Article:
This is a joy. It is a vast-hearted, gleeful riot of story, music, dance, wonderment and cake. It is a cosy transport from soulless metropolis to vibrant cosmopolis. It is an immersion into the twinned arts of memory and narration. It is a close encounter with profoundly mythical characters, survivors from another world, at once real and familiar to the present, but also fantastical, impossible in their courage.
Why the uncritical gushing? Well, I took my mum and she loved it, and I think that makes it worthy of a little unconditional praise.
This production is Melbourne playwright Therese Radic’s free adaptation of Arnold Zable’s much-loved novel of the same name, Café Scheherazade. Arnold Zable is of course a favourite of mums around the country, but even so this seems an uncommonly beautiful work.
It is based on the history of the real Café Scheherazade, the Ackland Street avant garde of Melbourne’s café culture, which, through the 60s and 70s, was a meeting place for refugees, artists, politicians and bohemians of all sorts. The play follows a young Journalist, Martin (Jacob Allen), who is drawn back to the café again and again to hear the wonderful stories of Avram and Masha (Jim Daly and Marta Kaczmarek), the café proprietors, and Yossel, Laizer and Zalman, the regulars (Bruce Kerr, Richard Bligh, George Werther).
When playwrights and directors base their work on a novel, they’re often wary of calling it an “adaptation”, fearing that this description requires of them a high degree of literal fidelity. So, Radic writes in the program:
“Café Scheherazade, the play, is not an adaptation of Arnold Zable’s best selling novel of the same name […] An adaptation tries to remain faithful to the original work, but in this riff on Arnold’s themes of war and flight – though the fundamental facts from the novel remain, as do the characters – the language of the stage takes over and submerged ideas suggested in the novel are brought into a different light.”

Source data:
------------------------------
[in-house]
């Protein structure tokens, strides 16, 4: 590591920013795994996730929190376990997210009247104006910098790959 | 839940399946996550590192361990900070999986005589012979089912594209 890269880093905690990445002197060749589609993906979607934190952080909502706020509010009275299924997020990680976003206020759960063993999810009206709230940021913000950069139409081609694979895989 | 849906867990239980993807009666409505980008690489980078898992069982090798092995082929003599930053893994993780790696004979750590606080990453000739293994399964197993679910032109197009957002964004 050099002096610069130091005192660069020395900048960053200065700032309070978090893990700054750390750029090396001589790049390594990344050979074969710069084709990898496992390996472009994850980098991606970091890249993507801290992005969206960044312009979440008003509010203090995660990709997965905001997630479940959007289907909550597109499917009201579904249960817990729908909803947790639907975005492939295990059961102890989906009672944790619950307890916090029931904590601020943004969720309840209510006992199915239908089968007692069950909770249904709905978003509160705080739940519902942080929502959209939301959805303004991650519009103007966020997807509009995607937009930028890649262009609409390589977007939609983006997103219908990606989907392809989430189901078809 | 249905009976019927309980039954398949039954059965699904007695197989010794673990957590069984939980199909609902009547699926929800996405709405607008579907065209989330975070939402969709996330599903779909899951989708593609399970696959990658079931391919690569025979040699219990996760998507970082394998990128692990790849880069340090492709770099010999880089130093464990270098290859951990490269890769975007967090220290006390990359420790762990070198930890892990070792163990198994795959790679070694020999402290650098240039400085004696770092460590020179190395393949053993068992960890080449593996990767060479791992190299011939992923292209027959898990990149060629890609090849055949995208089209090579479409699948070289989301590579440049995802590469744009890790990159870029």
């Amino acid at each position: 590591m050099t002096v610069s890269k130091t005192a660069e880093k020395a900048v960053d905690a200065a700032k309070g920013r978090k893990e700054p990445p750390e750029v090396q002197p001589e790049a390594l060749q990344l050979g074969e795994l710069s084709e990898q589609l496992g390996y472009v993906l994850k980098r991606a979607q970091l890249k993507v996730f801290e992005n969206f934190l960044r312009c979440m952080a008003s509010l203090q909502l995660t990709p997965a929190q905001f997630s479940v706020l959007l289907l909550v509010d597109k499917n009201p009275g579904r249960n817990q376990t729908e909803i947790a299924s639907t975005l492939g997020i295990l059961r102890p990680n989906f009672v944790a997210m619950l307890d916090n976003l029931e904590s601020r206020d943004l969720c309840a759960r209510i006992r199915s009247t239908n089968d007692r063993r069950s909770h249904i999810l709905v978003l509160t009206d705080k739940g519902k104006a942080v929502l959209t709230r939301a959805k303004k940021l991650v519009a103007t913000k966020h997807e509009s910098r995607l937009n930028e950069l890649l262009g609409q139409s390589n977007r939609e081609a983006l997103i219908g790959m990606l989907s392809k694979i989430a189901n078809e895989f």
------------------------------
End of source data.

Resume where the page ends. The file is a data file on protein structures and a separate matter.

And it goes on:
The implication is that this play is not faithful to the original work, which is absurd. In every way that matters, it is. Radic, like others before her, makes it sound as though “adaptation” implies nothing more than “abridged reading”. Happily, however, she has hit on exactly what a good adaptation should be: neither a literal re-staging of the novel, nor only an assemblage of images inspired by the novel. It should be a work that gets at the kernel—the essence—of the original, but is still, in its parts and design, a solid play in its own right.
Perhaps the most impressive thing about the script is the sense of unity and internal order which it gives to its materials. This is especially important when the director is an artist as, um, ebullient, as Bagryana Popov. Between Zable’s epic sprawl and Popov’s dionysian excess, there is an impressively coherent playtext.
It works a fascinating triangulation between Memory, the Café Sheherazade and Australia. These three are all given as places of refuge; but in a way all three are also presented as unreal or otherworldly, as though refuge itself implied unreality, implied a place outside of reality, a limbo between life and death. This notion of Australia as a place outside of the world may not sound original, but what seemed new and exciting, to me at least, was the sense that this suspension opened untold creative possibilities, seen for instance in the way that, in Sheherazade, Holocaust survival stories were transformed into daring and adventurous voyages of discovery.
This provides good ground for Popov’s distinctive directorial style, her frenetic composite of physical/experimental theatre, dance and live music. Her volatile method and peculiar impatience with ponderousness and maudlin sentiment are great advantages here.
The sometimes-difficult fortyfivedownstairs space is mastered and made intimate, the klezmer rhythms of the live music (provided by Ernie Gruner on violin and Justin Marshall on accordion) marry well with the rapid pace, and the performances all glow with a mythical larger-than-life-ness. The recollected romance between Masha and Avram produces some especially moving performances.
Image by Jeff Busby